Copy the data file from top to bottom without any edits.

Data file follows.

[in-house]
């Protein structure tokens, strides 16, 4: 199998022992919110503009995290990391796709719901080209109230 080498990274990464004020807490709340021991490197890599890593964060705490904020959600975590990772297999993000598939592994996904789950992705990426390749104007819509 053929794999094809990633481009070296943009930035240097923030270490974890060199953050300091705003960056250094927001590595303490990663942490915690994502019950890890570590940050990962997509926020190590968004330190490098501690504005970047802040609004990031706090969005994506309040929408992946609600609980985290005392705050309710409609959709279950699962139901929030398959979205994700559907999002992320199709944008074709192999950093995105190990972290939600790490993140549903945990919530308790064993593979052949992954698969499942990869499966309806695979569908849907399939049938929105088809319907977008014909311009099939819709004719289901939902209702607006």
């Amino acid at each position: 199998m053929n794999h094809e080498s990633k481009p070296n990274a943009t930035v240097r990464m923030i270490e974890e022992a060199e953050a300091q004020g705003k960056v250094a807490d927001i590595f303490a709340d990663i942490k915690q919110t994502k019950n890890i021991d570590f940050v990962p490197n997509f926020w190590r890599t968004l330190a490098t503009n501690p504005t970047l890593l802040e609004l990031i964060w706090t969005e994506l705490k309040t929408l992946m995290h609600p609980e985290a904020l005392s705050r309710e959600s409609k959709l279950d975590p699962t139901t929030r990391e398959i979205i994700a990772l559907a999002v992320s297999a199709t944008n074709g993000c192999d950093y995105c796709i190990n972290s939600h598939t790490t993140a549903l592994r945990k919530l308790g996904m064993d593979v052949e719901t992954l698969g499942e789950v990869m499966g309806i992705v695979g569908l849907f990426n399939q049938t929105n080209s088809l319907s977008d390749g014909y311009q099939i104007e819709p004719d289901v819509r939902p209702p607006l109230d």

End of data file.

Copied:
[in-house]
């Protein structure tokens, strides 16, 4: 199998022992919110503009995290990391796709719901080209109230 080498990274990464004020807490709340021991490197890599890593964060705490904020959600975590990772297999993000598939592994996904789950992705990426390749104007819509 053929794999094809990633481009070296943009930035240097923030270490974890060199953050300091705003960056250094927001590595303490990663942490915690994502019950890890570590940050990962997509926020190590968004330190490098501690504005970047802040609004990031706090969005994506309040929408992946609600609980985290005392705050309710409609959709279950699962139901929030398959979205994700559907999002992320199709944008074709192999950093995105190990972290939600790490993140549903945990919530308790064993593979052949992954698969499942990869499966309806695979569908849907399939049938929105088809319907977008014909311009099939819709004719289901939902209702607006």
């Amino acid at each position: 199998m053929n794999h094809e080498s990633k481009p070296n990274a943009t930035v240097r990464m923030i270490e974890e022992a060199e953050a300091q004020g705003k960056v250094a807490d927001i590595f303490a709340d990663i942490k915690q919110t994502k019950n890890i021991d570590f940050v990962p490197n997509f926020w190590r890599t968004l330190a490098t503009n501690p504005t970047l890593l802040e609004l990031i964060w706090t969005e994506l705490k309040t929408l992946m995290h609600p609980e985290a904020l005392s705050r309710e959600s409609k959709l279950d975590p699962t139901t929030r990391e398959i979205i994700a990772l559907a999002v992320s297999a199709t944008n074709g993000c192999d950093y995105c796709i190990n972290s939600h598939t790490t993140a549903l592994r945990k919530l308790g996904m064993d593979v052949e719901t992954l698969g499942e789950v990869m499966g309806i992705v695979g569908l849907f990426n399939q049938t929105n080209s088809l319907s977008d390749g014909y311009q099939i104007e819709p004719d289901v819509r939902p209702p607006l109230d």